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  10. I definitely dig Plantinga. The Dutch Reformed I know are pretty cool, such as James K. A. Smith (a pentecostal). Certainly Neuhaus is great as well. Isn’t he dead now? I would have thought you’d like Hauerwas even though his ethical paradigm is decidedly different than yours. He can still preach!

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  11. More from Hart… from First Things, a review of Daniel Dennet’s book “Breaking the Spell” http://www.firstthings.com/article/2009/01/003-daniel-dennett-hunts-the-snark-15

    …But, while they may not teach us much about religion in the abstract, they may help to explain the kind of thinking animating Breaking the Spell—for, in a sense, Dennett is himself a cargo cultist. When, for instance, he proposes statistical analyses of different kinds of religion, to find out which are more evolutionarily perdurable, he exhibits a trust in the power of unprejudiced science to demarcate and define items of thought and culture like species of flora that verges on magical thinking. It is as if he imagines that by imitating the outward forms of scientific method, and by applying an assortment of superficially empirical theories to nonempirical realities, and by tirelessly gathering information, and by asserting the validity of his methods with an incantatory repetitiveness, and by invoking invisible agencies such as memes, and by fiercely believing in the efficacy of all that he is doing, he can summon forth actual hard clinical results, as from the treasure houses of the gods.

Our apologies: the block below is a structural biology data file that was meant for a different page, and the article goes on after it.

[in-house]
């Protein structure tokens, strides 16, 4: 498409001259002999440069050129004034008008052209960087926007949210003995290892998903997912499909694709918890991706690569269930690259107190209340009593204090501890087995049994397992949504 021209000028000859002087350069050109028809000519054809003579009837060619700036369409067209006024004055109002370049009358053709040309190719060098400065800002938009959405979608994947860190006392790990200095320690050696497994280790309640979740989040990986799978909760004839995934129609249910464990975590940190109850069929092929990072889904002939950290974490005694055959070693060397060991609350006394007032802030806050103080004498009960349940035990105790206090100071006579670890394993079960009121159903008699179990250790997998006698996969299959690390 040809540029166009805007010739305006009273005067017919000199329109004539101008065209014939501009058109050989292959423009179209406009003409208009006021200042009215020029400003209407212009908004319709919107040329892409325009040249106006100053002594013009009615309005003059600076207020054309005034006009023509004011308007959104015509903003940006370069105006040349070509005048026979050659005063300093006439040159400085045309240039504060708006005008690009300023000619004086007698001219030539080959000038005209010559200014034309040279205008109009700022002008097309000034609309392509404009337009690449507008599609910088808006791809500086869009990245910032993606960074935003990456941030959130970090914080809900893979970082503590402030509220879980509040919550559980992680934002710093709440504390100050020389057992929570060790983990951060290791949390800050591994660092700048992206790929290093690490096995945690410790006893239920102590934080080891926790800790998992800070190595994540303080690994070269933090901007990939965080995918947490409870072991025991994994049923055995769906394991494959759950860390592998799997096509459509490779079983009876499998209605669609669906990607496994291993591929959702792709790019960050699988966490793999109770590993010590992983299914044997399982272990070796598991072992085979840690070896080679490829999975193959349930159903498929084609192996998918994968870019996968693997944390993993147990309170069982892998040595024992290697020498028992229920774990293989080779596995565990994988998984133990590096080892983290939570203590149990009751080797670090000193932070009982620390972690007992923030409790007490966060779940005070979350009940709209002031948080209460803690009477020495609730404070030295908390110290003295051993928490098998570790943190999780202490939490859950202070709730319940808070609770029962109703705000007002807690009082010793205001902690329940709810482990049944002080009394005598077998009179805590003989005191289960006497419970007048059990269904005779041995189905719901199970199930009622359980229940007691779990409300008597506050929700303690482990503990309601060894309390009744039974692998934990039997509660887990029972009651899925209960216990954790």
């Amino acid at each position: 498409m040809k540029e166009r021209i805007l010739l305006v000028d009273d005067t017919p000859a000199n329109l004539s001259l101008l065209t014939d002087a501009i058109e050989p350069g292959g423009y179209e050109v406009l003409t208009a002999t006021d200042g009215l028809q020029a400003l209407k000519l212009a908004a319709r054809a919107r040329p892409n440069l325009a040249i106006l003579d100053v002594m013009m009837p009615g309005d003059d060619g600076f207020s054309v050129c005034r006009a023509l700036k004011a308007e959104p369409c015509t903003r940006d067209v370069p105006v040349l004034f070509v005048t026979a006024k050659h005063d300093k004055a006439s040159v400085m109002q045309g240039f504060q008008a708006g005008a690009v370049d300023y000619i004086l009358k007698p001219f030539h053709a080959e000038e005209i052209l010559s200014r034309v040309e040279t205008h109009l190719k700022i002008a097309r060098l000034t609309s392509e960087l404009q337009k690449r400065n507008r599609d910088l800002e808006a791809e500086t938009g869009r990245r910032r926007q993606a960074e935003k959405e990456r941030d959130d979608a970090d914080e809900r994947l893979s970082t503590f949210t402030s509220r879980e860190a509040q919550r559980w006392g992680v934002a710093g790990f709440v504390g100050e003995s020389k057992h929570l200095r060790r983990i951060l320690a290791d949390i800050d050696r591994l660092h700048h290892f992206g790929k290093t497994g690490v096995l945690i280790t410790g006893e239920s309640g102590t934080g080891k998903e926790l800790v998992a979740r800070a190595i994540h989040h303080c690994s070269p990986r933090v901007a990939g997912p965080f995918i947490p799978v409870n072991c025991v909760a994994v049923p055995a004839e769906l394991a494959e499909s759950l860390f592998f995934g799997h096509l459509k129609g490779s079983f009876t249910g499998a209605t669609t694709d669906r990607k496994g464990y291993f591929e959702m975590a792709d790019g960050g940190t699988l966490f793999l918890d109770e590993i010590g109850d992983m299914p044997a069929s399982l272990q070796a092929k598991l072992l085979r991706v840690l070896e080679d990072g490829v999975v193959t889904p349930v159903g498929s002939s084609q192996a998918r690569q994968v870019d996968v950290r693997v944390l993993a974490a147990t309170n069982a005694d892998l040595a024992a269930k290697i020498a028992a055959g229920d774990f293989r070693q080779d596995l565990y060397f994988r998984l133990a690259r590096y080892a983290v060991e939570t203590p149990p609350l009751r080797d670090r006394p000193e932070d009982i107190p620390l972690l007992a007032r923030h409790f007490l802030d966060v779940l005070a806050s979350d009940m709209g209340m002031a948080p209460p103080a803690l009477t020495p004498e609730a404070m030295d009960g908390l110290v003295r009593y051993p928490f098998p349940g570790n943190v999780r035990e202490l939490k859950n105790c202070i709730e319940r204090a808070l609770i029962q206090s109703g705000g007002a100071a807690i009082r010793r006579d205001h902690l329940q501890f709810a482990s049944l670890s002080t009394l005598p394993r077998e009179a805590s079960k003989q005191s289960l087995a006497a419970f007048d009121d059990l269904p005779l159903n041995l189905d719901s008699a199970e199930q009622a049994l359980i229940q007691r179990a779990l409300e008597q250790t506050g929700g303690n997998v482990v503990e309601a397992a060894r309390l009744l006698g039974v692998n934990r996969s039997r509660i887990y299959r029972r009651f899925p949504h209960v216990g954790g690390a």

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  12. I’m just finishing The Atheist Delusion. It may be one of the most intelligent and blistering critiques of the new atheists that I have ever read. Geez, I wish I could write like that.

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  13. George,
    Did you see the debate between William Lane Craig and Chris Hitchens at Biola? Usually, when Hitchens debates, the athiests claim he won and the Christians claim his opponent won. That was not the case with the Craig-Hitchens debate. Even the athiests admit that Craig was the overwhelming winner. I believe William Lane Craig is one of the greatest Christian apologists of our day.

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  14. George,

    I haven’t read all of it. Just long sections and an overview of the argument. I can’t wait to get it. He is like a force of nature though isn’t he?

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  15. Where can I find the Stanley Hauerwas quote. Is it in any of his works. I cannot find it anywhere. Is it a genuine quote?

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  16. Dan,

    It could be apocryphal I suppose. I think I read that quote attributed to Hauerwas somewhere on the internet, so don’t take it too seriously.

    Either way it sounds like something he would say.

    Reply